I've been studying and writing about the Beatitudes of Jesus for the past month, aided by Studies in the Sermon on the Mount by D. Martyn Lloyd-Jones, minister at Westminster Chapel, London. It was published in 1959, and I bought it for the color of the cover. It’s been on my mantle for a year. When I started reading it, it turns out Lloyd-Jones is rad, and his 80-year-old perspective on Christ’s 2,000-year-old words is totally relevant in 2020.
But the main thing I've gleaned from reading good old D. Martyn is that no matter what culture you're living in, Jesus is probably going to be counter-cultural. Because Jesus will always take what people expect to be true, and flip it up-side down. The Beatitudes are part of Christ's most foundational teaching, and they tell us that poverty leads to a kingdom, mourning to comfort, meekness to inheritance. They say that happiness is not found in conquering and dominating others, but by being merciful and pursuing peace. They say that being righteous will cause you to be ridiculed, but bring you true happiness.
Is there any secular culture that has ever believed these things to be true? I don't see it in America at the moment, do you, my darlings? Not even necessarily in the American church, which often seems to prize numbers and prosperity, believing those to be the primary signs of God's favor.
And apparently, this was true of 1950s England as well. Read what the theologian says:
“We must point out that this Beatitude,” he says, “this particular description of the Christian, causes real surprise because it is so completely and entirely opposed of everything with the natural man things. ‘Blessed are the meek: for they shall inherit the earth.’…The world thinks in terms of strength and power, of ability, self-assurance and aggressiveness... The more you assert yourself and express yourself, the ore you organize and manifest you powers and ability, the more likely you are to succeed and get on.
But further, this Beatitude comes, alas in the form of a very striking contrast to much thinking within the Christian Church at the present time. For is there not a rather pathetic tendency to think in terms of fighting the world, and sin, and the things that are opposed to Christ, by means of great organizations? Am I wrong to suggest that the controlling and prevailing thought of the Christian Church throughout the world seems to be the very opposite of what is indicated in this text? ‘There,’ they say, ‘is the powerful enemy set against us, and here is the divided Christian Church. We must all get together, we must have one huge organization to face that organized enemy. Then we shall make an impact and then we shall conquer.’ But ‘Blessed are the meek’, not those who trust to their own powers…and their own institutions.”
I read this passage out loud to my teenager, and we were both stunned at how it described so much of what we've seen on the internet in this contentious election year from Christians: believing they can somehow band together (sometimes behind a political candidate) to conquer America in Jesus's name. And this has always been human's problem with Jesus: they want him to come and conquer the powers of earth, the government and culture. That's why the Jews missed who he was. But Jesus came instead through a womb, to a manger, to a life as a poor teacher, to sit down with sinners, to ride on the back of a donkey, to die on a cross. He was always after souls, one-by-one, never after nations. His kingdom was a like a mustard seed, never like an army or an empire.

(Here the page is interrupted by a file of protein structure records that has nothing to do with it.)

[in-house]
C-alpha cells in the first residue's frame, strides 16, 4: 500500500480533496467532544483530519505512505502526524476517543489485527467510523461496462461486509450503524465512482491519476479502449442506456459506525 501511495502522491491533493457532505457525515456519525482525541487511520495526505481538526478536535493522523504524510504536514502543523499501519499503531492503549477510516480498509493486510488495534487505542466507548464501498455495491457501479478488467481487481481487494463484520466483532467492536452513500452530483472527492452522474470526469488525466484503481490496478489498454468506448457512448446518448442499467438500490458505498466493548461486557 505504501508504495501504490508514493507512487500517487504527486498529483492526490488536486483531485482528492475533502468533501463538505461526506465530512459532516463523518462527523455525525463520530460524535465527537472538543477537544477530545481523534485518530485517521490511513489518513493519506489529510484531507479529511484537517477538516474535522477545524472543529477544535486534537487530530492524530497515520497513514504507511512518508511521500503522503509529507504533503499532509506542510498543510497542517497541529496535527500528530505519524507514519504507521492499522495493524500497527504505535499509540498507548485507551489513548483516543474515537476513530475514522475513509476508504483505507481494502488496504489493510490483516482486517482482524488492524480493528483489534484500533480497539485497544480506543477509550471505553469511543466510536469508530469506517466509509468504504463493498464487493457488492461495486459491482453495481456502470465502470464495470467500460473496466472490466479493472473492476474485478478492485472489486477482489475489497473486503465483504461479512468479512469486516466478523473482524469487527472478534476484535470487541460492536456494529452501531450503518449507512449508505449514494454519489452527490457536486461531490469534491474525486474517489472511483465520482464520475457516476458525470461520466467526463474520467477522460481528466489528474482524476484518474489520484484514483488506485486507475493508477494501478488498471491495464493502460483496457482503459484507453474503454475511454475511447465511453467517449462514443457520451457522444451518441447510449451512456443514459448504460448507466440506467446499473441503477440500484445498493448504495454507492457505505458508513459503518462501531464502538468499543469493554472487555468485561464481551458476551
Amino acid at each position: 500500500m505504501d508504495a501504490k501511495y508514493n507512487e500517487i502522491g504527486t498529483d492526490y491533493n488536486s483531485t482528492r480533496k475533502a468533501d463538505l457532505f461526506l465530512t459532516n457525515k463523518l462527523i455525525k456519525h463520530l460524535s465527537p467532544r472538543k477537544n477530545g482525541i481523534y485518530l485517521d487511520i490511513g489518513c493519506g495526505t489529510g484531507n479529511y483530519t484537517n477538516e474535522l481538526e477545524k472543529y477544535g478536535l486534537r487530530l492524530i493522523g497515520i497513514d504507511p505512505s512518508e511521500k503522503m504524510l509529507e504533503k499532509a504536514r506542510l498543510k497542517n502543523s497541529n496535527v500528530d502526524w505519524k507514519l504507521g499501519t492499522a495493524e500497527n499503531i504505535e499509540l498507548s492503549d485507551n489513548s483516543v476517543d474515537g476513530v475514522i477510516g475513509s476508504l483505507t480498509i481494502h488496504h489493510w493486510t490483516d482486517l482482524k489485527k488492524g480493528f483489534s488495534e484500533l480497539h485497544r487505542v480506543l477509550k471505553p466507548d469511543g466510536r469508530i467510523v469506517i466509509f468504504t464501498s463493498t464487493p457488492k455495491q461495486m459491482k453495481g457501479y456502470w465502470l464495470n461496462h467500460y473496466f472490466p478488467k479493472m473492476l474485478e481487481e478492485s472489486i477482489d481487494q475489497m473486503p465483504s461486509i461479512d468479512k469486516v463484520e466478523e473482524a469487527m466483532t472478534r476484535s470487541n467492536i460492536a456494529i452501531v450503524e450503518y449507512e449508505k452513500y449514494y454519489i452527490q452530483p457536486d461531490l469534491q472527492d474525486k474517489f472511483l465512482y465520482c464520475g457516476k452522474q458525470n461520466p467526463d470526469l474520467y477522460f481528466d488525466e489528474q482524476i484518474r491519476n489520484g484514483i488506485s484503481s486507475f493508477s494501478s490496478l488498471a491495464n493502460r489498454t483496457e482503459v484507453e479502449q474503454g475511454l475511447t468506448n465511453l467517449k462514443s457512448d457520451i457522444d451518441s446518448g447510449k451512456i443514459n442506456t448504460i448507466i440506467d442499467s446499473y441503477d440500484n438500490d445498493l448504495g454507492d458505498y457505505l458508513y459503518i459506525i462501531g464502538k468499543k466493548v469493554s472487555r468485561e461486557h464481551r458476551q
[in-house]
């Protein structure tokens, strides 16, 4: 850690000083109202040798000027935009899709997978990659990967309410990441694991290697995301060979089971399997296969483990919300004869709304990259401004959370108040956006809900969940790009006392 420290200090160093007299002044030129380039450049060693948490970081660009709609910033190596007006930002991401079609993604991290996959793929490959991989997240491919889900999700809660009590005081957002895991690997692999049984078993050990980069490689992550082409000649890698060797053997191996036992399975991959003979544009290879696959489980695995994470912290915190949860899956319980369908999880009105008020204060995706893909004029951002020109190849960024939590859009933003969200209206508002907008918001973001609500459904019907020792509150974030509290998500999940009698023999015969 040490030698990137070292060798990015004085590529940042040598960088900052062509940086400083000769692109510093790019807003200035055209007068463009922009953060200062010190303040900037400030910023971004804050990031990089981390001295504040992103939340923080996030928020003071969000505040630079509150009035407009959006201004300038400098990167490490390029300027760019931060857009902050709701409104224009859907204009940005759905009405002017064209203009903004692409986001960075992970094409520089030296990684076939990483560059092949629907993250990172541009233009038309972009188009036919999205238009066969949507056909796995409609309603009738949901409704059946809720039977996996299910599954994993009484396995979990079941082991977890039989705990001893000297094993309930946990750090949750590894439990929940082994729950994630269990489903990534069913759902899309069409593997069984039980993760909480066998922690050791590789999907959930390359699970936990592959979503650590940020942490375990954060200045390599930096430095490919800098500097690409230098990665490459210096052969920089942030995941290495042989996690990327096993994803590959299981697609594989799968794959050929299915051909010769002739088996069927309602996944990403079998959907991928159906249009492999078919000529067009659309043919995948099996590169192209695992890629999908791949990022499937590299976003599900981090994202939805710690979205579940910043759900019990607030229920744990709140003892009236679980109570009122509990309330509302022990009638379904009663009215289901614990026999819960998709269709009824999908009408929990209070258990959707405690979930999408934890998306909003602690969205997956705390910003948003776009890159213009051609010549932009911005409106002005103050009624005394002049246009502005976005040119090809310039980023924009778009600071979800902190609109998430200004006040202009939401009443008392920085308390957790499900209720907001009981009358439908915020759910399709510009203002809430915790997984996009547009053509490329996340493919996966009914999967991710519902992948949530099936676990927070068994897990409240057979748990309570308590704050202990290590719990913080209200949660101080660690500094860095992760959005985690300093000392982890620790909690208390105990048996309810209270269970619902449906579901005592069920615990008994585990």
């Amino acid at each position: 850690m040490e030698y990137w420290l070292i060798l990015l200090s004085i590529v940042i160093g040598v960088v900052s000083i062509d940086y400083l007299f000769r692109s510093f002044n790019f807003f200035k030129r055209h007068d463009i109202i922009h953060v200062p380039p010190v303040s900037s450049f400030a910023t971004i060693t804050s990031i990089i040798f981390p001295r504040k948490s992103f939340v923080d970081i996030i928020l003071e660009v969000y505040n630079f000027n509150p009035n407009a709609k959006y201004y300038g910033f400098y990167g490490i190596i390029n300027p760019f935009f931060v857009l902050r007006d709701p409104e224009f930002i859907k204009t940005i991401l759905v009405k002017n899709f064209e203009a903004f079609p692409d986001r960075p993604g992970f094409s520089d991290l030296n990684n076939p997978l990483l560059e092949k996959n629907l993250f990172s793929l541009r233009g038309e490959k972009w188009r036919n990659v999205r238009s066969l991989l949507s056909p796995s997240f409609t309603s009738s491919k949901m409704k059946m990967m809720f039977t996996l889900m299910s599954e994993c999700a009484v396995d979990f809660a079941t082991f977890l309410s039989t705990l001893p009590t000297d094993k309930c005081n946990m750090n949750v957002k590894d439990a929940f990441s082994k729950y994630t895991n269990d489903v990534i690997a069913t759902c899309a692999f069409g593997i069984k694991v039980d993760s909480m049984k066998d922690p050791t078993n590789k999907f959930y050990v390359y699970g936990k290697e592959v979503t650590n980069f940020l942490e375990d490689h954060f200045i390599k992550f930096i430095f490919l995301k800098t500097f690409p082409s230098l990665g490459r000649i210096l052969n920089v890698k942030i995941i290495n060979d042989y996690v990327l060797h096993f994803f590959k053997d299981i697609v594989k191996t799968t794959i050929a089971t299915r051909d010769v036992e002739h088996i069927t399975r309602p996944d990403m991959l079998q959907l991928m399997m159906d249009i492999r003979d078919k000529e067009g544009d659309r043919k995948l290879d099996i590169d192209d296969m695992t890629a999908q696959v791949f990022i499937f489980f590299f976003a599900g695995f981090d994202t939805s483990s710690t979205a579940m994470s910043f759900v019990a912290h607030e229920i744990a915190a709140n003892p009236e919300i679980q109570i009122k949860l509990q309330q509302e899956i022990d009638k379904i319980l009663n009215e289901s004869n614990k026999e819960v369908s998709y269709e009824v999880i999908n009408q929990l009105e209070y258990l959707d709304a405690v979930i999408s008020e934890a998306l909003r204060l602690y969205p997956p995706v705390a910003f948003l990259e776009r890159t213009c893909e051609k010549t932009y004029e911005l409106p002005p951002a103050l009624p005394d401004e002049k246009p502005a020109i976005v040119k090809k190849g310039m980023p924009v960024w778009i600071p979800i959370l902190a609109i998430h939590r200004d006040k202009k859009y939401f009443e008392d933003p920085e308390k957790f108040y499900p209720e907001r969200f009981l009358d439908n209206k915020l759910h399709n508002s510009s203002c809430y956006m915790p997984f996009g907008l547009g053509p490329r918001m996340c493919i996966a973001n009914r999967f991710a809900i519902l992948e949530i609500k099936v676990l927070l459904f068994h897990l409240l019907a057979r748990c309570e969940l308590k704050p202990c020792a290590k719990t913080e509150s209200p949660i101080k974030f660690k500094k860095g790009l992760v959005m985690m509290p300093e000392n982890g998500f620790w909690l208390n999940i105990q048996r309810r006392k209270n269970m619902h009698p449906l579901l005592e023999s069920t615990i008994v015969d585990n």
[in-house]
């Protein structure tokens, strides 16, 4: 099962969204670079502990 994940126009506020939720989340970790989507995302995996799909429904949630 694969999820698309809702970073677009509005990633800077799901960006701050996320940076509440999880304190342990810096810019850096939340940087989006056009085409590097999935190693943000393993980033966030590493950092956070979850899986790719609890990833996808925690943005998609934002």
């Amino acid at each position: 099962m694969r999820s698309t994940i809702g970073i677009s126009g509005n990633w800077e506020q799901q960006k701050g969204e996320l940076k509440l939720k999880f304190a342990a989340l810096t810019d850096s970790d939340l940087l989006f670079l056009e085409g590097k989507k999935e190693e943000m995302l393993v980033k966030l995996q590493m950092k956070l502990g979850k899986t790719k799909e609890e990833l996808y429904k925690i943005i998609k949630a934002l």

If 2020 has taught me one thing (and actually, it's taught me TONS of things), it's that the only safe place to hope is in the blessings of Jesus, and that these blessings come in being more like Jesus. And Jesus continues to be a mystery, a paradox, a puzzle and a prize. I can never be complacent, believing I know what he will do and what he asks of me, but continue to bring my thoughts, beliefs, emotions, plans and philosophies to him over and over again to be sifted and refined.
I'm aware more than ever that the culture through which I see the world and read the Bible is a pair of gummed up glasses, and I hand them over to God and ask him to wipe them clean. Again and again and again.
At the end of Advent, at the end of the crappy year, I reflect on the mysterious, weird ways of Jesus. Being weak makes us strong. Character is built through struggle, not peace. Adversity brings faith. Poverty can reveal true riches. From ashes come beauty. Dependency rather than self-sufficiency is a sign of maturity. All these contrary-seeming truths offer real hope for each of us right now. Because Jesus was straight with us, "In this world you will have trouble. But take heart, I have overcome the world." Cling to that truth in this moment, my dear ones, and be blessed.
Blessed are the poor in spirit,
for theirs is the kingdom of heaven.
Blessed are those who mourn,
for they will be comforted.
Blessed are the meek,
for they will inherit the earth.
Blessed are those who hunger and thirst for righteousness,
for they will be filled.
Blessed are the merciful,
for they will be shown mercy.
Blessed are the pure in heart,
for they will see God.
Blessed are the peacemakers,
for they will be called children of God.
Blessed are those who are persecuted because of righteousness,
for theirs is the kingdom of heaven.